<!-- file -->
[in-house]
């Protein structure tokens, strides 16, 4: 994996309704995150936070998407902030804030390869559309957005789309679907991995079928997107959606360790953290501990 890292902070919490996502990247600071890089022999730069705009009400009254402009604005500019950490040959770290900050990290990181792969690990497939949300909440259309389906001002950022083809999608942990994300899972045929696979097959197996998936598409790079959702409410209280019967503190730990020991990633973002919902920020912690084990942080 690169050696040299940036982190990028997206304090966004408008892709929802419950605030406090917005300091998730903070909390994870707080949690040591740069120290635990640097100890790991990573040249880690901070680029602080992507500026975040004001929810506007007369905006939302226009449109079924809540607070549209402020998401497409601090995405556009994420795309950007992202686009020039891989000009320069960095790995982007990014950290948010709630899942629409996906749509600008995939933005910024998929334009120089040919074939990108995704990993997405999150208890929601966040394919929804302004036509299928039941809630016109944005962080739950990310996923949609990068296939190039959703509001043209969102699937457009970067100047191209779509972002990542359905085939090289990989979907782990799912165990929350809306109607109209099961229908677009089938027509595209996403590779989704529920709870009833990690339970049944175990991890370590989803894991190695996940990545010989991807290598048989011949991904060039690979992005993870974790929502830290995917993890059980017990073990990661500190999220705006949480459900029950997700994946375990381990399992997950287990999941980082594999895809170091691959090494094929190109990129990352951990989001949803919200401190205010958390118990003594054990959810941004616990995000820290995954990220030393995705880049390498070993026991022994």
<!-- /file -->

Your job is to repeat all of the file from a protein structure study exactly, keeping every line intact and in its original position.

[in-house]
């Protein structure tokens, strides 16, 4: 994996309704995150936070998407902030804030390869559309957005789309679907991995079928997107959606360790953290501990 890292902070919490996502990247600071890089022999730069705009009400009254402009604005500019950490040959770290900050990290990181792969690990497939949300909440259309389906001002950022083809999608942990994300899972045929696979097959197996998936598409790079959702409410209280019967503190730990020991990633973002919902920020912690084990942080 690169050696040299940036982190990028997206304090966004408008892709929802419950605030406090917005300091998730903070909390994870707080949690040591740069120290635990640097100890790991990573040249880690901070680029602080992507500026975040004001929810506007007369905006939302226009449109079924809540607070549209402020998401497409601090995405556009994420795309950007992202686009020039891989000009320069960095790995982007990014950290948010709630899942629409996906749509600008995939933005910024998929334009120089040919074939990108995704990993997405999150208890929601966040394919929804302004036509299928039941809630016109944005962080739950990310996923949609990068296939190039959703509001043209969102699937457009970067100047191209779509972002990542359905085939090289990989979907782990799912165990929350809306109607109209099961229908677009089938027509595209996403590779989704529920709870009833990690339970049944175990991890370590989803894991190695996940990545010989991807290598048989011949991904060039690979992005993870974790929502830290995917993890059980017990073990990661500190999220705006949480459900029950997700994946375990381990399992997950287990999941980082594999895809170091691959090494094929190109990129990352951990989001949803919200401190205010958390118990003594054990959810941004616990995000820290995954990220030393995705880049390498070993026991022994």